Today is a special day: A Human Right successfully convinced a number of parties to move a transatlantic fiber optic cable from its planned route. It will soon bring Internet access to some 4,200 people on a remote island so remote that Napoleon was exiled there – 1,200 miles from the nearest land mass. This is how we did it:

In January of 2012, we received an enthusiastic e-mail from a gentlemen named Christian Von Der Ropp:  “I’m currently in discussions with the government of St. Helena, one of the most remote islands in the world, situated between Southern Africa and Latin America in the South Atlantic. Its population suffers from its isolation: 4,200 people can only get online through a rudimentary and expensive satellite link. I want to change this.”

Of course we were interested, everyone deserves fast and inexpensive Internet access!  His message continued:

“In 2012 one of the fastest submarine fibre optic cables, the South Atlantic Express (SAex), will be laid across the South Atlantic.  It will connect Cape Town, South Africa with Luanda, Angola and Fortaleza, Brazil. This cable, as planned, will pass St. Helena by a distance of ~500 km. However given it’s Y-shaped route the branch could be moved south without getting significantly longer. This would allow it to land on St. Helena and provide great development opportunities to this small and beautiful island.”

But, there was a problem…

“Unfortunately the company that will build the cable, eFive Pty Ltd of South Africa, has ignored all inquiries to land the cable at St. Helena.  I see so many resources being wasted every day and I want to change it.  Moving this cable would be so simple and would improve the lives of the people of St. Helena dramatically.”

Christian’s passion was infections, and moving the cable was a winning idea, so we did the natural thing and invited Christian onto the team to build

The citizens of St. Helena helped us better understand the benefit this cable could provide to them:

“High-speed broadband would be huge for education. Not only could we make better use of online materials, but with affordable broadband teachers could develop their practice from home.”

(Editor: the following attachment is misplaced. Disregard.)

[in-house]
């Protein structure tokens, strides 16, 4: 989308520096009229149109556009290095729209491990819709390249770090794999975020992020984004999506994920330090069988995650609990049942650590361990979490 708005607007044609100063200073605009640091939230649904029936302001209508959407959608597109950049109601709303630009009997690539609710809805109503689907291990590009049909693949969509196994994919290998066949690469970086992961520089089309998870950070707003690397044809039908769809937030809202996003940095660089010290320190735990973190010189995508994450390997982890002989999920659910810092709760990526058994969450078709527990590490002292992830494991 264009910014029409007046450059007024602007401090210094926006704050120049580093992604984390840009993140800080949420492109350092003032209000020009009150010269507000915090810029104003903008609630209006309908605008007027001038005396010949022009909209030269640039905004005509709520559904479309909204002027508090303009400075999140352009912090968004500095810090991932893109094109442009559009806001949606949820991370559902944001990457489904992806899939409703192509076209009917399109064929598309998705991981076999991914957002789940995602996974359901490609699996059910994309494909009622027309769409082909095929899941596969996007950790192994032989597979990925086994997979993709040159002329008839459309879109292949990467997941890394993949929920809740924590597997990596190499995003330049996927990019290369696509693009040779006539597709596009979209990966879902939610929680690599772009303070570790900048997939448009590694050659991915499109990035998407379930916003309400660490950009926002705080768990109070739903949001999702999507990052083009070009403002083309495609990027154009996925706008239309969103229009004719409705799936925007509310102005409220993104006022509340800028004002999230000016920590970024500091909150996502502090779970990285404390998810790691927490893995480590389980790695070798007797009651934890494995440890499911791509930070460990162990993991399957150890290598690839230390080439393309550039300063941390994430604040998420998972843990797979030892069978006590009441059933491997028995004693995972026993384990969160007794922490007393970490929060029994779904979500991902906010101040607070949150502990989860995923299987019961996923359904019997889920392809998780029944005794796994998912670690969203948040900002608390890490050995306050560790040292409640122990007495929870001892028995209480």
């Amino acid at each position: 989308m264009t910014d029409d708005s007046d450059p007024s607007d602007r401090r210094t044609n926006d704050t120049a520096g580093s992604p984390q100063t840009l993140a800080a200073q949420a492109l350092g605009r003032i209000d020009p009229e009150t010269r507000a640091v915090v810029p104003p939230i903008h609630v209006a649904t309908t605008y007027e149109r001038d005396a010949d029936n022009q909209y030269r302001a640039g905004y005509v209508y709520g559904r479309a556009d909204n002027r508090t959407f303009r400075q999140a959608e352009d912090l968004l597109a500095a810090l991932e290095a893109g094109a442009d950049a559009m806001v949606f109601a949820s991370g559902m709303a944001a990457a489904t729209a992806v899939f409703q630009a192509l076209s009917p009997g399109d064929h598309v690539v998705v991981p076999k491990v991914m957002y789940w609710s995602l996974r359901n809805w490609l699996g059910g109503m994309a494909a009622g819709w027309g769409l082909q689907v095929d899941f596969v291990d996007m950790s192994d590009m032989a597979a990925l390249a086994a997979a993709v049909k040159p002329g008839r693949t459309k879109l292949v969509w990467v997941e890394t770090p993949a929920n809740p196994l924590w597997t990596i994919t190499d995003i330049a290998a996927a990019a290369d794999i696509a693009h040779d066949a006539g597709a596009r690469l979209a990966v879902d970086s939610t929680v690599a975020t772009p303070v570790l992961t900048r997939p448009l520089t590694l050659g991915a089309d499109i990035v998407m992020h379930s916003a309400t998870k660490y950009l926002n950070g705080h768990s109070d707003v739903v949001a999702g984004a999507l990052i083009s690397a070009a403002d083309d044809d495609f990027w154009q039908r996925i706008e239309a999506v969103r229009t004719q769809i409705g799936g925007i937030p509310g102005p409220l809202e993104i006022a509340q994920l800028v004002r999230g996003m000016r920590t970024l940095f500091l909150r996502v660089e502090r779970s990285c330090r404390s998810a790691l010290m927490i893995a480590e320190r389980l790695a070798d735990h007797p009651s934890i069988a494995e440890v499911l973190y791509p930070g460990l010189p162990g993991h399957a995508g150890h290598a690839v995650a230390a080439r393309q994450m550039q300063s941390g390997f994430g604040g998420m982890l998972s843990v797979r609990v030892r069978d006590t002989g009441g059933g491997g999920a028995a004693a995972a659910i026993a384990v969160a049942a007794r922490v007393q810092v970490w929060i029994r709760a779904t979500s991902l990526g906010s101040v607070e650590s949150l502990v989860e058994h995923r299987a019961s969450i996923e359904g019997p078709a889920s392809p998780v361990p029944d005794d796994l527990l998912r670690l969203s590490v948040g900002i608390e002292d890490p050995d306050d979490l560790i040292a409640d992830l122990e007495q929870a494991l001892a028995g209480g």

“I had to leave St. Helena to study. Being 5000 miles away from my family and friends is hard. Not being able to skype with them due to the slow and expensive Internet on St. Helena is even harder.”

Strategy was imperative if we were going to be successful, so we got to work.  St. Helena is a British overseas territory, it was vital that the British government was aware of this opportunity – so we brought it to the attention of parliament. On March 13, 2012 we brought the issue to the floor of the House of Commons where we didn’t get much traction.(Full Text)

From there our goal was to create some buzz that would be meaningful to eFive, the company building the cable.  We got in touch with the most cosmopolitan magazine for the submarine cable industry, Submarine Telecoms Forum (p. 29), and penned an op-ed highlighting the benefits:  “This would be the first time a landing point of a major submarine cable has been selected solely for social reasons.”

And Wired followed up with a beautiful story, “155Mb/s (of the cable’s 12.8Tb/s capacity) for the island should yield a 21 percent increase in the island’s economic growth.”

At first it seemed like nothing was happening, but slowly the e-mails were coming back with positive answers, and the pieces started to fall in place.  We continued our advocacy but it was a waiting game as the details were sorted out.

Today we are proud to announce that the hard work paid off.  eFive has announced two potential cable routes on their website, both include a connection for the people of St. Helena.

There is still plenty of work to do for all the parties involved, but we’re thrilled that St. Helena has become a priority and will soon be connected.

It’s incredible to think that with a bit of work, and a lot of e-mails, we were able to physically alter the layout of the Internet solely for the purpose of ensuring everyone is connected.  St. Helena is the first small step of many more to come!

Read our full press release here.